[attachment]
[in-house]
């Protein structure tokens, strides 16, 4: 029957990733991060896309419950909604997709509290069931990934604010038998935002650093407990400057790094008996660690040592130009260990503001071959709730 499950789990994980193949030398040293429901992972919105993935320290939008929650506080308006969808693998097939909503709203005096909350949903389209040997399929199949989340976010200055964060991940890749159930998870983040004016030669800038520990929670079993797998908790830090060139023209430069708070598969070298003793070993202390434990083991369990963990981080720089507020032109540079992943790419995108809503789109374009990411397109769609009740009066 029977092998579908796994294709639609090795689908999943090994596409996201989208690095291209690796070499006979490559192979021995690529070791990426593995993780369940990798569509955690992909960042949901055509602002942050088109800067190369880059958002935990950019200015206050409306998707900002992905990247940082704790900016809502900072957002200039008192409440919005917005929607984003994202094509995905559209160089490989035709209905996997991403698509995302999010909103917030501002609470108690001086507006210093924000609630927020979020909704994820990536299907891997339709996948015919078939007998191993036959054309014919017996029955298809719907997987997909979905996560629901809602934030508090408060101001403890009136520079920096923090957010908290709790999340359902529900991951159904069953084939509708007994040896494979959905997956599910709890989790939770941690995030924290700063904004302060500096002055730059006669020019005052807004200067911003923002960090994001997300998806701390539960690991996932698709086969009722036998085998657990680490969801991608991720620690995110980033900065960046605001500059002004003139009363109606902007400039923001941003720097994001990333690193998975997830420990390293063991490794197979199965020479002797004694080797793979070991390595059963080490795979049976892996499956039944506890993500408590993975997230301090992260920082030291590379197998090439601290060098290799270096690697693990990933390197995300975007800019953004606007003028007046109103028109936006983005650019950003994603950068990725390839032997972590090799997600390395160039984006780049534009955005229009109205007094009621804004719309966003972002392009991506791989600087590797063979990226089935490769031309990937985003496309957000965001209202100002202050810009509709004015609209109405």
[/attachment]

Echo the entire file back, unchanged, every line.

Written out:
[in-house]
């Protein structure tokens, strides 16, 4: 029957990733991060896309419950909604997709509290069931990934604010038998935002650093407990400057790094008996660690040592130009260990503001071959709730 499950789990994980193949030398040293429901992972919105993935320290939008929650506080308006969808693998097939909503709203005096909350949903389209040997399929199949989340976010200055964060991940890749159930998870983040004016030669800038520990929670079993797998908790830090060139023209430069708070598969070298003793070993202390434990083991369990963990981080720089507020032109540079992943790419995108809503789109374009990411397109769609009740009066 029977092998579908796994294709639609090795689908999943090994596409996201989208690095291209690796070499006979490559192979021995690529070791990426593995993780369940990798569509955690992909960042949901055509602002942050088109800067190369880059958002935990950019200015206050409306998707900002992905990247940082704790900016809502900072957002200039008192409440919005917005929607984003994202094509995905559209160089490989035709209905996997991403698509995302999010909103917030501002609470108690001086507006210093924000609630927020979020909704994820990536299907891997339709996948015919078939007998191993036959054309014919017996029955298809719907997987997909979905996560629901809602934030508090408060101001403890009136520079920096923090957010908290709790999340359902529900991951159904069953084939509708007994040896494979959905997956599910709890989790939770941690995030924290700063904004302060500096002055730059006669020019005052807004200067911003923002960090994001997300998806701390539960690991996932698709086969009722036998085998657990680490969801991608991720620690995110980033900065960046605001500059002004003139009363109606902007400039923001941003720097994001990333690193998975997830420990390293063991490794197979199965020479002797004694080797793979070991390595059963080490795979049976892996499956039944506890993500408590993975997230301090992260920082030291590379197998090439601290060098290799270096690697693990990933390197995300975007800019953004606007003028007046109103028109936006983005650019950003994603950068990725390839032997972590090799997600390395160039984006780049534009955005229009109205007094009621804004719309966003972002392009991506791989600087590797063979990226089935490769031309990937985003496309957000965001209202100002202050810009509709004015609209109405």